RadWaste Monitor Vol. 15 No. 16
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April 21, 2022

As DOE unveils nuke credits, Michigan Gov Whitmer seeks aid for Palisades plant

By Benjamin S. Weiss

A day after the Department of Energy made funding available for economically-troubled nuclear power plants, Michigan’s governor announced she would bid on aid to save the Palisades Power Plant in Covert Township.

Michigan will provide a “compelling” application to receive funding for Palisades, Gov. Gretchen Whitmer (D) told Secretary of Energy — and former Michigan governor — Jennifer Granholm in a letter dated Wednesday. Palisades, located in Covert, Mich., is set to close in May after which Holtec International plans to acquire and decommission the plant.

“Keeping Palisades open is a top priority,” Whitmer told Granholm. “Doing so will allow us to make Michigan more competitive for economic development projects bringing billions in investment, protect hundreds of good paying jobs for Michigan workers, and shore up Michigan’s clean energy supply and provide reliable lower energy costs for working families and small businesses.”

Whitmer praised DOE’s “efficient, thorough work” setting up the funding opportunity and said she was grateful the agency is prioritizing plants slated for near-term closure in its first award cycle.

“I intend to do everything I can to keep this plant open, protect jobs, and expand clean energy production,” Whitmer said, and urged other parties including the Nuclear Regulatory Commission, Holtec and current plant operator Entergy to do the same. “[I]t will take every stakeholder thinking creatively and optimistically to keep this opportunity on the table,” she said.

“We are aware of the statement from Governor Whitmer regarding Palisades Nuclear Plant and the potential desire to continue operating the facility as a safe, carbon-free source of power,” a Holtec spokesperson told RadWaste Monitor in a statement Thursday. “We remain ready, should these efforts to keep the plant operational not be successful, to transition ownership to Holtec after the plant ceases operations for a safe, efficient decommissioning process.”

Michigan isn’t the only state with a nuclear plant scheduled to close in the near future. Diablo Canyon Power Station, the only operating plant in California, is set to shut down its two reactors in 2024 and 2025. Operator Pacific Gas & Electric (PG&E) told RadWaste Monitor in a statement Thursday that the nuclear credits rollout doesn’t change the plant’s fate. “PG&E is committed to California’s clean energy future, and as a regulated utility, we are required to follow the energy policies of the state,” the utility said. “At this time, the state has not changed its position regarding the future of nuclear energy in California.”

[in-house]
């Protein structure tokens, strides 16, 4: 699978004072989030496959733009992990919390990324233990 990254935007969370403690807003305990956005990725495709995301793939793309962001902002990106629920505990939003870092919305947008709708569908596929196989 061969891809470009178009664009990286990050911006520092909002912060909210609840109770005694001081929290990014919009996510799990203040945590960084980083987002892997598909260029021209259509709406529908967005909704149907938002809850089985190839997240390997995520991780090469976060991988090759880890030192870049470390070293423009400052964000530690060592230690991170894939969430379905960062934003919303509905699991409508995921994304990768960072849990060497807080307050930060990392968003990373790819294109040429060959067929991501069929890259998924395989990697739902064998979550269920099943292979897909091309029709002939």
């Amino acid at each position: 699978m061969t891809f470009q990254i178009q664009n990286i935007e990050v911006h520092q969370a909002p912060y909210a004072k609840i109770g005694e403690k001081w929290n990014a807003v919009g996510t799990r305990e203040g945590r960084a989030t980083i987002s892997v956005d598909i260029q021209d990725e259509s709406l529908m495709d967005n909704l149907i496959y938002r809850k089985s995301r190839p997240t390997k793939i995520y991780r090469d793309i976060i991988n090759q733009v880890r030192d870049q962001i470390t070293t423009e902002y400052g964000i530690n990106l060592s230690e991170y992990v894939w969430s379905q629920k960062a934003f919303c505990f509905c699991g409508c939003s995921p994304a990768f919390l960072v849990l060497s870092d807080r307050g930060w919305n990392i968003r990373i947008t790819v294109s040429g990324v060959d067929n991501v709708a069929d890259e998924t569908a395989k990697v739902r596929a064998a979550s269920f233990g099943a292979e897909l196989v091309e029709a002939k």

DOE unveiled its civil nuclear credits program in an announcement this week. Bids on the first round of the agency’s roughly $6 billion nuclear credits program are due by 11:59 p.m. Mountain time on May 19, the agency said this week.

The bailout is part of the Infrastructure Investment and Jobs Act, signed into law by President Joe Biden in November.

As part of the rollout, DOE “directs owners or operators of nuclear power reactors that are expected to shut down due to economic circumstances on how to apply for funding to avoid premature closure,” the release said.

This funding cycle will prioritize nuclear plants that have already announced plans to close, DOE said. The agency is also accepting both applications and bids at the same time in order to “implement the program on a more rapid timeline.” DOE will open up the credits program to all plant operators in a future cycle, the release said.

Meanwhile, the nuclear industry and its professional network sounded off this week in support of the rollout. 

“With increased recognition to keep our largest source of carbon-free energy online, DOE has structured a program giving priority to plants announcing intentions to close and broadening that scope to plants at risk later this year,” Matt Crozat, executive director of policy development at the Nuclear Energy Institute, told RadWaste Monitor in a statement Wednesday. 

“We will work with our members to ensure this program is as effective as possible and continue to advocate for a production tax credit, which will offer greater certainty for owners to make long-term investments in their carbon-free nuclear plants,” Crozat said.

Steven Nesbit, president of the nuclear professional organization the American Nuclear Society, said that he “welcomes the long-awaited launch” of the civil nuclear credits program. “The DOE’s Civil Nuclear Credit Program will help protect against premature and unwarranted closures of carbon-free, fuel-secured and weather-resilient nuclear power plants,” he said.

Nesbit also applauded Michigan for seeking out credits for Palisades. “Ultimately, it will be up to the owners of Palisades to apply for the Civil Nuclear Credit Program,” he said. “Hopefully, it is not too late to reverse the economic decision to shutter Palisades.”

Updated 04/22/2021 10:45 a.m. Eastern time with comment from ANS.

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